A TANTALISING invitation plopped into my e-mail inbox this week which, sadly, I’ve had to turn down. It was for a signing in Johannesburg by author Ivan Vladislavic who would, said the e-mail, be reading from his latest book, A Labour of Moles.
Vladislavic, one of my all-time favourite authors, is a former old-school newspaper sub-editor – a nit-picking word nerd like me, who just happens to have an enormous writing talent, too (those skills don’t necessarily go hand-in-hand), so it’s hardly surprising his award-winning first novel, The Restless Supermarket, leapt straight into my soul and stayed there.
Set in 1993 Johannesburg, its main character is bad-tempered, retired telephone directory proof-reader Aubrey Tearle, who’s having a tough time with what he’s convinced are declining standards in transition-phase South Africa.
The Restless Supermarket of the title is a 24-hour takeaway café, the name of which infuriates the old proof-reader, who frequently berates the Greek owner about it (at least, I seem to remember he’s Greek, although he could be Portuguese – it’s been a decade since I read the book).
The supermarket cannot possibly be restless, Aubrey insists. It’s the wrong use of the word.
The owner won’t budge. After all, his business runs right round the clock. He and his staff never rest, and nor does the supermarket. They are all, therefore, without rest. Restless, in fact.
That’s far from the whole story, though, if you’re thinking of reading the book – and I do wish you would. It’s just one of the many aggravations perfectionist Aubrey constantly battles on his uphill struggle towards tolerance.
Not too surprisingly, Vladislavic’s latest novel –I can hardly wait to get my hands on it – is also about words, or, at least, the alphabet, the building-blocks of their creation. It’s all wrapped up in what sounds like a strange literary fantasy. The title – “a labour” is the collective term for moles, by the way – is as intriguing as the content’s sure to be. A collective conundrum, I’ll be bound, and yet another reason for me to want to read the book, being a bit of a collector of collective nouns myself.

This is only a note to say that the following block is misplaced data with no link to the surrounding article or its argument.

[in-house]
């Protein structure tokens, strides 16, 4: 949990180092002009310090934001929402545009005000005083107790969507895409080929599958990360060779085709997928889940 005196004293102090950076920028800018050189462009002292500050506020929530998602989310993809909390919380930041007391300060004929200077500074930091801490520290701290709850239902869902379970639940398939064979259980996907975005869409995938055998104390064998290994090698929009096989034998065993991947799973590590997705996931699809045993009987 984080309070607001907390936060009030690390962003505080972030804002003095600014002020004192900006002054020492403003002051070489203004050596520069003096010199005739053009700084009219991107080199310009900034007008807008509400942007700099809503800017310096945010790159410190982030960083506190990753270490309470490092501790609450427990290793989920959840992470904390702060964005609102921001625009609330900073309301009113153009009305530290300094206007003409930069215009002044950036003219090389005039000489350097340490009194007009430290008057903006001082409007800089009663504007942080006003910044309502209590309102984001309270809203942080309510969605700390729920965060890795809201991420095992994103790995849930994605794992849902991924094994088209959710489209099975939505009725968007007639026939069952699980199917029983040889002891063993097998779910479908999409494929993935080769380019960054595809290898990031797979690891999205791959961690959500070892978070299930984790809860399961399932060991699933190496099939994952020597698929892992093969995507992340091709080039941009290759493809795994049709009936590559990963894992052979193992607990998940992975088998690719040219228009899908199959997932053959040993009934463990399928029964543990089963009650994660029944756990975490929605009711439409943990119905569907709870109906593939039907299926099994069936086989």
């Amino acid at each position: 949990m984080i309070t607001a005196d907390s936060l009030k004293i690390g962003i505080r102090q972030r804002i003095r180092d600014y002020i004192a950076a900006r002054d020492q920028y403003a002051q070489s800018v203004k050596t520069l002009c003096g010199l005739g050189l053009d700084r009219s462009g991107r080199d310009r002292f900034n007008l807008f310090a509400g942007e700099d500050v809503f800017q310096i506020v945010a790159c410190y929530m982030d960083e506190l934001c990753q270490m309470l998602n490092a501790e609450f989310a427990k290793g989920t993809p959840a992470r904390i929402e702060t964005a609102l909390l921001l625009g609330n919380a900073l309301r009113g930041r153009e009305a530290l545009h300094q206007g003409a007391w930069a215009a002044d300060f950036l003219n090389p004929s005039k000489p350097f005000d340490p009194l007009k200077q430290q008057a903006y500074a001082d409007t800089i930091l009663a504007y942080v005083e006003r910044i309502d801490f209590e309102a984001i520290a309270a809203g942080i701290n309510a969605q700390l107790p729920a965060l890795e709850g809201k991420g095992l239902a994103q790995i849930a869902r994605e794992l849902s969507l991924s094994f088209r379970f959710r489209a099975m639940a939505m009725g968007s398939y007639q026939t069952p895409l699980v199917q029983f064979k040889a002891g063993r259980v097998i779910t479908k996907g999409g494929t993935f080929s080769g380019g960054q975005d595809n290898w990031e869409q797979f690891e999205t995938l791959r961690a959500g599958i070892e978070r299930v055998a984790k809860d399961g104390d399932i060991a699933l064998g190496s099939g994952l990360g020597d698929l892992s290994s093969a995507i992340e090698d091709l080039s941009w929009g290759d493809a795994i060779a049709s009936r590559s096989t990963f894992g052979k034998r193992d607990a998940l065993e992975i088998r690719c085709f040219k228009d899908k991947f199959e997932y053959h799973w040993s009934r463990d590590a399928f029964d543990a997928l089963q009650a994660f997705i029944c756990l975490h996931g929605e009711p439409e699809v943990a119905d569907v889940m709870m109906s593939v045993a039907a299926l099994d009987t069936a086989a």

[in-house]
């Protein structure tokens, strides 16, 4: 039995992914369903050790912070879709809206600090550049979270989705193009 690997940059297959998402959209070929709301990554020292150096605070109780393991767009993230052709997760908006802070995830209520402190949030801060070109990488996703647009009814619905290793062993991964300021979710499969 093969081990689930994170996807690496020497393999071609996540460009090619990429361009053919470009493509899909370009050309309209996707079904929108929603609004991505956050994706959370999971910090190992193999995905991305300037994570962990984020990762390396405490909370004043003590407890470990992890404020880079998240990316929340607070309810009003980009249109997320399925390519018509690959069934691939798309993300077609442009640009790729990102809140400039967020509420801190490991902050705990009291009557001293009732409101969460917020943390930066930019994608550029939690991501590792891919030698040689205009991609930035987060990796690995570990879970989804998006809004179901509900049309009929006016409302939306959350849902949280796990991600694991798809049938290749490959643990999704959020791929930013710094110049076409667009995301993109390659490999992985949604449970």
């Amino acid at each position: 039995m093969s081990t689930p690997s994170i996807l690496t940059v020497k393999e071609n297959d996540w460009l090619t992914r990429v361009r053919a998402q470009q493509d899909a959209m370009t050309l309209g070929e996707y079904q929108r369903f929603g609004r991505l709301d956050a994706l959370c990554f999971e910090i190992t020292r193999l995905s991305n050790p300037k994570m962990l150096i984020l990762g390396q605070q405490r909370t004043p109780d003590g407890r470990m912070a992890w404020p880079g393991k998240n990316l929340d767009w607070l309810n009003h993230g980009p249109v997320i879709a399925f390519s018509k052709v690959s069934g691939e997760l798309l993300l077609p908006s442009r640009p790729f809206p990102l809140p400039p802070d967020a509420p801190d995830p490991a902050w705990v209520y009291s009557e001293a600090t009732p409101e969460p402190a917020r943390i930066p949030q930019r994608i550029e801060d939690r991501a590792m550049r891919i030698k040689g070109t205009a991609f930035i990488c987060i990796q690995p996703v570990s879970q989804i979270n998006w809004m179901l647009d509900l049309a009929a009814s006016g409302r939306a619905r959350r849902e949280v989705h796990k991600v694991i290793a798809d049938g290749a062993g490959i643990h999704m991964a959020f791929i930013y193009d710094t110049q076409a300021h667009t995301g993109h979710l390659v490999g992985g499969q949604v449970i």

Talking of which, according to the Oxford Dictionaries’ blog, many of these oft-amusing collective nouns belong to 15th-century lists of “proper terms”, the first of which – The Book of St Albans – was published in 1486 and was subsequently reprinted over and over until well into the 16th century.
Within its three-volume covers were such delights as a blush of boys, a hastiness of cooks, a stalk of foresters, an observance of hermits, a faith of merchants, a superfluity of nuns, a malapertness (impertinence) of pedlars, and a pity of prisoners.
If you’re anything like me, you perhaps have favourites of your own. Of the dozens I’ve gathered over the years, I’m particularly fond of an argument of architects, a charm of hummingbirds, a murder of crows, an exaltation of larks, a fluther of jellyfish, and a knot of reporters (my most recent discovery).
I’m also, as someone unknown to me once said, forever disappointed that a group of squid isn’t called a squad. – Stevie Godson
(A version of this column first appeared in the Daily Dispatch newspaper)